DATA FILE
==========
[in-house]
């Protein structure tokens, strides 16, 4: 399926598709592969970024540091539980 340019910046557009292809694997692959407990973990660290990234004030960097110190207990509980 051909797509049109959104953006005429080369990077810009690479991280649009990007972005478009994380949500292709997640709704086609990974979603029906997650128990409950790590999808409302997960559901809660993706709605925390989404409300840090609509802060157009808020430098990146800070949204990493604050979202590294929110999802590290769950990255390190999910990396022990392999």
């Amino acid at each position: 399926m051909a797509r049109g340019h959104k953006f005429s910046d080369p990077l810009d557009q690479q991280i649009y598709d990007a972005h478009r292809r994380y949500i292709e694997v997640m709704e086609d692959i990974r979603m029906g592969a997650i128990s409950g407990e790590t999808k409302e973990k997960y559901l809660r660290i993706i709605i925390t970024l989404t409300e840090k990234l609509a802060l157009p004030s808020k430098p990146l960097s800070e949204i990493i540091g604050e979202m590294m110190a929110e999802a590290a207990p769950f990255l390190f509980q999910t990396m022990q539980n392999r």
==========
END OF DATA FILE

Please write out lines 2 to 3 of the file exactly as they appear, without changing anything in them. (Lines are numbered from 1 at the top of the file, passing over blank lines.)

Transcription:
């Protein structure tokens, strides 16, 4: 399926598709592969970024540091539980 340019910046557009292809694997692959407990973990660290990234004030960097110190207990509980 051909797509049109959104953006005429080369990077810009690479991280649009990007972005478009994380949500292709997640709704086609990974979603029906997650128990409950790590999808409302997960559901809660993706709605925390989404409300840090609509802060157009808020430098990146800070949204990493604050979202590294929110999802590290769950990255390190999910990396022990392999």
């Amino acid at each position: 399926m051909a797509r049109g340019h959104k953006f005429s910046d080369p990077l810009d557009q690479q991280i649009y598709d990007a972005h478009r292809r994380y949500i292709e694997v997640m709704e086609d692959i990974r979603m029906g592969a997650i128990s409950g407990e790590t999808k409302e973990k997960y559901l809660r660290i993706i709605i925390t970024l989404t409300e840090k990234l609509a802060l157009p004030s808020k430098p990146l960097s800070e949204i990493i540091g604050e979202m590294m110190a929110e999802a590290a207990p769950f990255l390190f509980q999910t990396m022990q539980n392999r």